I’m in the midst of a book deadline, but I'm emerging from my writing cave thanks to Diana Orgain, who tagged me to blog about the writing process. It's a topic I love, because I've found that no two writers follow the same process, and I love hearing about how other people do it.
What am I working on?
Jaya Jones Book 3 is nearly done! And it’s close to having a title! (Want to help me pick a title? Click here to weigh in.)
After sending Jaya to Scotland and India, this third book in the series finds Jaya heading from her university in San Francisco to the Louvre in Paris, the quicksand-surrounded castle monastery of Mont Saint-Michel, and the park of fantastical mechanized creatures at Les Machines de L'ile.
How does my writing differ from others in its genre?
Everything I write tends to be a traditional puzzle-plot mystery that's also a fun, globe-trotting adventure with a touch of romance. In my Jaya Jones series and a new book I'm currently plotting, I also write about multicultural heroines. One of the challenges my agent faced in selling my books was that my work didn't fit neatly into any sub-genre.
|My Elizabeth Peters bookshelf.|
I'm sometimes dubbed a cozy mystery writer, because of the lighthearted and humorous tone in my books, and the fact that the books are family-friendly without gratuitous sex, violence, or bad language.
|My first trip to Scotland.|
I’ve loved Elizabeth Peters’ mystery novels since I was a teenager, so when I began toying around with writing, I knew that's the type of story I wanted to write. There’s something about the combination of international adventure, mystery, and romance in her books that strikes just the right note with me. Her books are my comfort food – the books I go to when I've had a bad day and want to curl up on the couch with a book that will make me smile regardless of what's going on around me.
How does my writing process work?
Before I turn to the computer, I do my plotting in a notebook on the train. I have a 25-minute train ride to and from work, which is the perfect amount of time to jot down ideas. I don't know what it is that makes trains so conducive to creativity, but I'm a believer.
Brainstorming on paper before sitting down at a computer is an integral part of my process. Sometimes ideas takes years to germinate, and sometimes they come together more quickly, but the idea is the same. As a visual, tactile learner, I need to make notes and sketches in a physical notebook.
When it comes to the actual writing, I write in intensive bursts. It's for that reason that I love National Novel Writing Month, aka NaNoWriMo, the challenge in which you agree to write a 50,000-word rough draft of a novel in a month. Writing in this manner is a great way to let go of your inner editor and let the story flow out of you. The words can be fixed later. But only if they're there on paper to begin with.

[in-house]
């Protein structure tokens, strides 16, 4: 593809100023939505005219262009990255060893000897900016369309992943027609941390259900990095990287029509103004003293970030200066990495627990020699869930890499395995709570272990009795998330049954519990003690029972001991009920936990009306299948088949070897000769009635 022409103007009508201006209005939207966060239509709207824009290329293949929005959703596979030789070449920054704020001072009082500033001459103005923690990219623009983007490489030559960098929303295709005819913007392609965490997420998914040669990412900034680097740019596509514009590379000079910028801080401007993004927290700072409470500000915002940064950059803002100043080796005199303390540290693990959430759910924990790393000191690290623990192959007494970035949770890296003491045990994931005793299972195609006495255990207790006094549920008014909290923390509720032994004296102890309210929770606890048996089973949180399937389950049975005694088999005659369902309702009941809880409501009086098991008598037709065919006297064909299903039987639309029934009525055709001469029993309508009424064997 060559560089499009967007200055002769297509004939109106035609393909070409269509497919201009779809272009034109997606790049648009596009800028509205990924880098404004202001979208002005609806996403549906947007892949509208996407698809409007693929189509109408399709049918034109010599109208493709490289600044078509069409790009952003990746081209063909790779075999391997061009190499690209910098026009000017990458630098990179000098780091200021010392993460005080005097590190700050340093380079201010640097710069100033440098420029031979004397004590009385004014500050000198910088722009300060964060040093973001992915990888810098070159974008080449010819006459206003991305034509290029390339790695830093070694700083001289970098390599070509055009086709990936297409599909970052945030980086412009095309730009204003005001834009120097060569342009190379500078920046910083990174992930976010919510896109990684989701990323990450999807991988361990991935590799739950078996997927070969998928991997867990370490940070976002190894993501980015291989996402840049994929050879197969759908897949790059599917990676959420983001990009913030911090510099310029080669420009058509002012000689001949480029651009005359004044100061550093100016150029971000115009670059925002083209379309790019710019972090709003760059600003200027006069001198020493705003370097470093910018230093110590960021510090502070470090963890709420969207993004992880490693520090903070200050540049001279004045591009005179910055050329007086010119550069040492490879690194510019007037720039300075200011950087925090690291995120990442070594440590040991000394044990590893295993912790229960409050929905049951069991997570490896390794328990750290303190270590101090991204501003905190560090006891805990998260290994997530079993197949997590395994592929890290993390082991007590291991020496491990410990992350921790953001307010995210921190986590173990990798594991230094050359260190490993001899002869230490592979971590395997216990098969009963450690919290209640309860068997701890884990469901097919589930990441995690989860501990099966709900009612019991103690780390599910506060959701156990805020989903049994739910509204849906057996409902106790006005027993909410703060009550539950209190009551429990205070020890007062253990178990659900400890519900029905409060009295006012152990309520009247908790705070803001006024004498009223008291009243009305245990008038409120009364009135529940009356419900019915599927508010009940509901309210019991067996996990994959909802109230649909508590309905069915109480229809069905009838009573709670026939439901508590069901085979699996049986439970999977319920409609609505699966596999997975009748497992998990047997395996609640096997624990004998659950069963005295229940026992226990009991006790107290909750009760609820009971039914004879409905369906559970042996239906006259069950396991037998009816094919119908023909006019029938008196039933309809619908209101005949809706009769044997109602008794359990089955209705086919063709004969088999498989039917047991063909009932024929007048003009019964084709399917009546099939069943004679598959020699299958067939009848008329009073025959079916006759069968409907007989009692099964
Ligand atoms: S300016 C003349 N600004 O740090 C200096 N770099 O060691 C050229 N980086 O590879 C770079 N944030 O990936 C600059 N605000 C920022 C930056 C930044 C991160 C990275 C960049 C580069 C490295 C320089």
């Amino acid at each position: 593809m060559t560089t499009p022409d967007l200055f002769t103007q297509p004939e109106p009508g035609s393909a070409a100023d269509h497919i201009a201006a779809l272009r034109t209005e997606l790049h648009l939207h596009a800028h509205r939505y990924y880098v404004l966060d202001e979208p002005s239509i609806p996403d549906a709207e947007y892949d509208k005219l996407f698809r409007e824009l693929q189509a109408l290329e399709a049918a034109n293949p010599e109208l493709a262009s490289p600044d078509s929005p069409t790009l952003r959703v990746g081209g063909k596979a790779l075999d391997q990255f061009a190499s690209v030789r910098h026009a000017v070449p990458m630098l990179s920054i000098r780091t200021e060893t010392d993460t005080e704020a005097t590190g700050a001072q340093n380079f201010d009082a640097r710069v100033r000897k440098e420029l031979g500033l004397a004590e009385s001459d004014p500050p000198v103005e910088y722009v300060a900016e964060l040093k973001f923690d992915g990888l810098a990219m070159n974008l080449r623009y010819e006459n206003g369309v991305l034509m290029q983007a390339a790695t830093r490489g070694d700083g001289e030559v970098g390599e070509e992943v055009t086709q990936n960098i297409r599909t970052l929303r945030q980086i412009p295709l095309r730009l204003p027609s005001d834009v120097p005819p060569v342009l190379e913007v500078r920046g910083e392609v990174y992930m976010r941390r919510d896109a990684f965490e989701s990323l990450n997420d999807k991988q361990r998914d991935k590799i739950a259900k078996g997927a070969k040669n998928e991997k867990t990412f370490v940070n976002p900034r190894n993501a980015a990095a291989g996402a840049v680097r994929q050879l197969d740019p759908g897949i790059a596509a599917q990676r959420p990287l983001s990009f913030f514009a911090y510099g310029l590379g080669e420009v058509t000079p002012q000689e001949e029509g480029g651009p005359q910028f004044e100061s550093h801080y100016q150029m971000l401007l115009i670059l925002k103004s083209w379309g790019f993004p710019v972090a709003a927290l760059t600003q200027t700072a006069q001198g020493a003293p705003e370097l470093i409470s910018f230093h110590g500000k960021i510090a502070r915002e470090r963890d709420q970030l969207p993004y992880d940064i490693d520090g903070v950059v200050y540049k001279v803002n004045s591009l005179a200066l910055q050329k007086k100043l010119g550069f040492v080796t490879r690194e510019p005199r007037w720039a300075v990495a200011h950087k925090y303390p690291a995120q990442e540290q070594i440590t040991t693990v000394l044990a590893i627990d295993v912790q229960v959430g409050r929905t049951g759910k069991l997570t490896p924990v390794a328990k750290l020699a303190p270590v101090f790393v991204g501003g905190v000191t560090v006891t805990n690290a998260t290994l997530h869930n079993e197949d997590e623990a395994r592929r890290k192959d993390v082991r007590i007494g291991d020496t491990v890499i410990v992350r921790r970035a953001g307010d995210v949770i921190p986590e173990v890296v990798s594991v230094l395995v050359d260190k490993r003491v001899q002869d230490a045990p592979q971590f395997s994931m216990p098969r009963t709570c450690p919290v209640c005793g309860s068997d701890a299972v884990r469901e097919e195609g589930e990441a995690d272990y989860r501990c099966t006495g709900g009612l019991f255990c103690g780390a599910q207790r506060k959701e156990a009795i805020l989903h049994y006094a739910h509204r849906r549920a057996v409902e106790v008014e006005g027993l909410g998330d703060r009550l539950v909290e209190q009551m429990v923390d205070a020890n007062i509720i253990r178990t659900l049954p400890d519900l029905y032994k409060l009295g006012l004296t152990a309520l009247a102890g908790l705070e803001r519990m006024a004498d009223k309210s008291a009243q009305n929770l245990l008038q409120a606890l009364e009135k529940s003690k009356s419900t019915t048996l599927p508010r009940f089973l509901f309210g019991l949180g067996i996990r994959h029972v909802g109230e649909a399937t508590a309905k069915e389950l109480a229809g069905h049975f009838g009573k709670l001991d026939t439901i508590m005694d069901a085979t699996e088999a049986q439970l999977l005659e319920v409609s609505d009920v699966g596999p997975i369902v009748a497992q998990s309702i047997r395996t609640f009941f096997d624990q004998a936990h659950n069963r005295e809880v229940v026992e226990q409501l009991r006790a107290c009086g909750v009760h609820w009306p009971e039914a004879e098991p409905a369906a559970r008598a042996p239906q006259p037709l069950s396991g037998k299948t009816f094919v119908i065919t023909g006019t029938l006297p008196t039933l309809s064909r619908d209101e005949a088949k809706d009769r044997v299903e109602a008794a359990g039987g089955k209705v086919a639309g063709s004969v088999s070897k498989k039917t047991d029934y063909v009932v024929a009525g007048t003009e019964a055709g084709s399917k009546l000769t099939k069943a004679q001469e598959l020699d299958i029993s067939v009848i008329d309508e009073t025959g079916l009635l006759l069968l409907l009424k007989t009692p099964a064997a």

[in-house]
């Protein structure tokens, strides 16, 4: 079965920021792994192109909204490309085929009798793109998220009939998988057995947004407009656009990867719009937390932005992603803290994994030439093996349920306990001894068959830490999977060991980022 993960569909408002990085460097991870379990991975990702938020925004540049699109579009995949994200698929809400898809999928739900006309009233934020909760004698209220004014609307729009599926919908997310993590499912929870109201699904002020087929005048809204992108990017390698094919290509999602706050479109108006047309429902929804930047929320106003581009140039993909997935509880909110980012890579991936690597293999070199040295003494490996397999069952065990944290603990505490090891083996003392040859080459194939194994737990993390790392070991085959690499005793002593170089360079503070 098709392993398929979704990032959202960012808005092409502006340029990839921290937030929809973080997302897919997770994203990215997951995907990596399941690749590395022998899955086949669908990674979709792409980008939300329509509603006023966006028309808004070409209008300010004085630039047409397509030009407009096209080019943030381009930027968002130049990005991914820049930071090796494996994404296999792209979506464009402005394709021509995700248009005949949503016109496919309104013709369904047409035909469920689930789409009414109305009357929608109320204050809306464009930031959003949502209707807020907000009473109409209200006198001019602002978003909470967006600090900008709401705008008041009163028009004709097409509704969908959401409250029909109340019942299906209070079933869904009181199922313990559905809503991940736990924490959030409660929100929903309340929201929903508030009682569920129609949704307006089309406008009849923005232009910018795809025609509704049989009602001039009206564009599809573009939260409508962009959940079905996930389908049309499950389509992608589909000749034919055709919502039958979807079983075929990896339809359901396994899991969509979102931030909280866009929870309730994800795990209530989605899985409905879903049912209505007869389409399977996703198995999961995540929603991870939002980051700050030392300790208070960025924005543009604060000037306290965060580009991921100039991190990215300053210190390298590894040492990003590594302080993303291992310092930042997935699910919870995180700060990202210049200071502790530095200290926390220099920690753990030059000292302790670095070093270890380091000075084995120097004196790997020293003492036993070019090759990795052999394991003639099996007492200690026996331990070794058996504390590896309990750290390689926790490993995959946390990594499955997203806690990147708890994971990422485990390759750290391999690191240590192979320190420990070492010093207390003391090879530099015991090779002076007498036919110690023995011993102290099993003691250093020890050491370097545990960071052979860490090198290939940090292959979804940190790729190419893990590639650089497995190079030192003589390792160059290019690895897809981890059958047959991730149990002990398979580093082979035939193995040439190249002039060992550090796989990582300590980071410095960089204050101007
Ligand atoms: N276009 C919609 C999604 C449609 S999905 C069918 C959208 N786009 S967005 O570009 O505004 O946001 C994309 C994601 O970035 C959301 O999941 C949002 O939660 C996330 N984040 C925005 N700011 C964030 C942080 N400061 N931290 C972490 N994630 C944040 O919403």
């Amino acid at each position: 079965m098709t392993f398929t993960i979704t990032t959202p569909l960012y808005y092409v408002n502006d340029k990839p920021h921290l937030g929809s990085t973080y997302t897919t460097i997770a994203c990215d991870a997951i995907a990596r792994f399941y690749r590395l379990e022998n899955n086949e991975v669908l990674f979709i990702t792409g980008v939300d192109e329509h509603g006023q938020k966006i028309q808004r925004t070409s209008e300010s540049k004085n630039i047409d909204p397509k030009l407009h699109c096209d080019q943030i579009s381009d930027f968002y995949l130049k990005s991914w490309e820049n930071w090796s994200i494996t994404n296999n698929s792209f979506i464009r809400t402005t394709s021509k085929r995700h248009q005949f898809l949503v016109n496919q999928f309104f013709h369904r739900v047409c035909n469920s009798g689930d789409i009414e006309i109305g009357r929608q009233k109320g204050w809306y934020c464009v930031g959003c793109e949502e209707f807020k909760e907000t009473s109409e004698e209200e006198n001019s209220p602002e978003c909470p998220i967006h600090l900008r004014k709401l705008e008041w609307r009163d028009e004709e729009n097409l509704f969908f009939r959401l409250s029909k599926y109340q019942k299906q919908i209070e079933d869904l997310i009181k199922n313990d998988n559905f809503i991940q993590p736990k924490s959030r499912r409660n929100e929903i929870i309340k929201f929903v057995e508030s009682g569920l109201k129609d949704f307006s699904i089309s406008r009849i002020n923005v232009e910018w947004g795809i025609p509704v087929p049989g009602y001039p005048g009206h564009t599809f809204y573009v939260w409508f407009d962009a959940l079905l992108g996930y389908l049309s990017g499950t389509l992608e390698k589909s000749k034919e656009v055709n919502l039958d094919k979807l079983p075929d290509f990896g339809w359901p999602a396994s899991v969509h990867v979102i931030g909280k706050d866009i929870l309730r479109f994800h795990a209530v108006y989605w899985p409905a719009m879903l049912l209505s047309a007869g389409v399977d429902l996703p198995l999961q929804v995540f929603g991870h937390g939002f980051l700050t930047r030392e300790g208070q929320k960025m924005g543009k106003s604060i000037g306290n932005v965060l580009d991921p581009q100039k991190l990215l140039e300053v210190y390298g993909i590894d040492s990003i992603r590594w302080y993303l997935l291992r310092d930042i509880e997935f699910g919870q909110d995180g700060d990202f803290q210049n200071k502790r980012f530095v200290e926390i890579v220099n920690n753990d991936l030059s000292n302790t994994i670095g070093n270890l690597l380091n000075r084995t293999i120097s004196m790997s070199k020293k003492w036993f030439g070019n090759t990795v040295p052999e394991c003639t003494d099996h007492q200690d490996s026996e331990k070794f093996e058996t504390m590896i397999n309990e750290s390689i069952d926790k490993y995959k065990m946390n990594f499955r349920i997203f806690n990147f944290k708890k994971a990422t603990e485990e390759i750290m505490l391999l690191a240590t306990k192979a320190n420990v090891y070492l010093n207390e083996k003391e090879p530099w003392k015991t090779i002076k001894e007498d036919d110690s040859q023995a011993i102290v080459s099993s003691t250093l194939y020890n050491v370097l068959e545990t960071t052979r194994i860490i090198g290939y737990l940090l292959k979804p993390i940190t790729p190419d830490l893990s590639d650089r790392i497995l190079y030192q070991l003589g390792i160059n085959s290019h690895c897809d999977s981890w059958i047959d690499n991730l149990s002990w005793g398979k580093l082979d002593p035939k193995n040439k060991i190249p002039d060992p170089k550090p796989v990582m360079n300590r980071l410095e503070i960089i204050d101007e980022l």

|At a writer-friendly cafe in Berkeley.|
I’m now alternating between two mystery series: the Jaya Jones Treasure Hunt mystery series (Henery Press), and the Accidental Alchemist mysteries (Midnight Ink). That's something I didn’t anticipate doing, but it’s turning out to be awesome for my writing process. I don’t work on the two series simultaneously, but instead switch back and forth each time I get to the end of a certain phase of each book – e.g. when I’m done with an outline for a book, I’ll set it aside and work on something different, then go back to it with fresh eyes. After I turn in Jaya Jones Book 3 to my Henery Press editor in early July, I'll take a week off, then dive into Accidental Alchemist Book 2!
Next week, three fantastic up-and-coming mystery writers will answer the same questions I did:
I met Cindy through the very cool Oregon Writers Colony, and I’m lucky to have read part of her forthcoming mystery novel, MacDeath. It's a humorous mystery set in the theater world, coming from Henery Press in early 2015.
Cindy Brown has been a theater geek (musician, actor, director, producer, and playwright) since her first professional gig at age 14. Now a full-time writer, she’s lucky enough to have garnered several awards (including 3rd place in the 2013 international Words With Jam First Page Competition, judged by Sue Grafton!) and is an alumnus of the Squaw Valley Writers Workshop. MacDeath, the first in her Ivy Meadows Theater Mystery series, will be published in January 2015 by Henery Press. Though Cindy and her husband now live in Portland, Oregon, she made her home in Phoenix, Arizona, for more than 25 years and knows all the good places to hide dead bodies in both cities. http://cindybrownwriter.com/
I met Ellen at the Malice Domestic mystery convention last year, where she was being awarded the Malice Domestic Grant for her work-in-progress. She’s got a long list of TV writing credits, but personally I can’t wait until her first novel is out.
Ellen’s T.V. credits, shared with Lissa Kapstrom, include comedies Wings, Still Standing, Just Shoot Me, and the drama, Young Americans, as well as pilots for NBC, CBS, and Disney. Ellen has written over 200 articles for national publications and served on the Editorial Board for the UCLA Extension Writers’ Program’s books, Inside the Room and Cut to the Chase. Theatre credits include the award-winning play, Graceland. Her plays are published by The Dramatists Play Service. Ellen’s first mystery, You Can’t Be Too Thin or Too Dead, won a coveted William F. Deeck-Malice Domestic Grant. http://www.ellenbyron.com/
Mysti is one of my local writing pals who inspires me on a regular basis.
Mysti Berry has an MFA, but never lets that get in the way of a good story. She's published two short stories, and is working on a novella for Stark Raving Press and a novel for her future agent, all crime fiction. Mysti lives and works in San Francisco with her husband the graphic novelist Dale Berry. http://www.mystiberry.com/